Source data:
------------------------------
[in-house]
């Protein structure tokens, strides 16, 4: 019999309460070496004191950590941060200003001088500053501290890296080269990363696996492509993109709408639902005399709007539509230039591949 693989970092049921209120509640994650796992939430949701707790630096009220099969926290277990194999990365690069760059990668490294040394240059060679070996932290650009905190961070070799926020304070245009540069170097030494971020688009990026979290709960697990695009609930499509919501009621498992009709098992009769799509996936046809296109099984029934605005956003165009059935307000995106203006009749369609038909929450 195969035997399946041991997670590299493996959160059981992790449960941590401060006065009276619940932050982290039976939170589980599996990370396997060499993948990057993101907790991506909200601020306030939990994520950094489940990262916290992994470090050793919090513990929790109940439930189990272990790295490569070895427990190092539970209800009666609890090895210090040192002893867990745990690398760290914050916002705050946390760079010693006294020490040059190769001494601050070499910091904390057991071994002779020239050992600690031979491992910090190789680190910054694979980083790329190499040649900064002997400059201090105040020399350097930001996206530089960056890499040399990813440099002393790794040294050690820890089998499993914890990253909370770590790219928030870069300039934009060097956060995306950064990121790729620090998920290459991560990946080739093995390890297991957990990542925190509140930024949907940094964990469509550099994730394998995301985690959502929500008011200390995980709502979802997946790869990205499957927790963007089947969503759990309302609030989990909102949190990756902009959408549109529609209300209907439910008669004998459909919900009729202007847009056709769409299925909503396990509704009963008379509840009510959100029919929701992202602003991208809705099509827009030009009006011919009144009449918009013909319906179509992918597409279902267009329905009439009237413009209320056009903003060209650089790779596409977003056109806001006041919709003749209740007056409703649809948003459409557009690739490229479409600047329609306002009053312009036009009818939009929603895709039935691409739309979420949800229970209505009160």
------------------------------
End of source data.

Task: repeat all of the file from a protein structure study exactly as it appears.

[in-house]
């Protein structure tokens, strides 16, 4: 019999309460070496004191950590941060200003001088500053501290890296080269990363696996492509993109709408639902005399709007539509230039591949 693989970092049921209120509640994650796992939430949701707790630096009220099969926290277990194999990365690069760059990668490294040394240059060679070996932290650009905190961070070799926020304070245009540069170097030494971020688009990026979290709960697990695009609930499509919501009621498992009709098992009769799509996936046809296109099984029934605005956003165009059935307000995106203006009749369609038909929450 195969035997399946041991997670590299493996959160059981992790449960941590401060006065009276619940932050982290039976939170589980599996990370396997060499993948990057993101907790991506909200601020306030939990994520950094489940990262916290992994470090050793919090513990929790109940439930189990272990790295490569070895427990190092539970209800009666609890090895210090040192002893867990745990690398760290914050916002705050946390760079010693006294020490040059190769001494601050070499910091904390057991071994002779020239050992600690031979491992910090190789680190910054694979980083790329190499040649900064002997400059201090105040020399350097930001996206530089960056890499040399990813440099002393790794040294050690820890089998499993914890990253909370770590790219928030870069300039934009060097956060995306950064990121790729620090998920290459991560990946080739093995390890297991957990990542925190509140930024949907940094964990469509550099994730394998995301985690959502929500008011200390995980709502979802997946790869990205499957927790963007089947969503759990309302609030989990909102949190990756902009959408549109529609209300209907439910008669004998459909919900009729202007847009056709769409299925909503396990509704009963008379509840009510959100029919929701992202602003991208809705099509827009030009009006011919009144009449918009013909319906179509992918597409279902267009329905009439009237413009209320056009903003060209650089790779596409977003056109806001006041919709003749209740007056409703649809948003459409557009690739490229479409600047329609306002009053312009036009009818939009929603895709039935691409739309979420949800229970209505009160």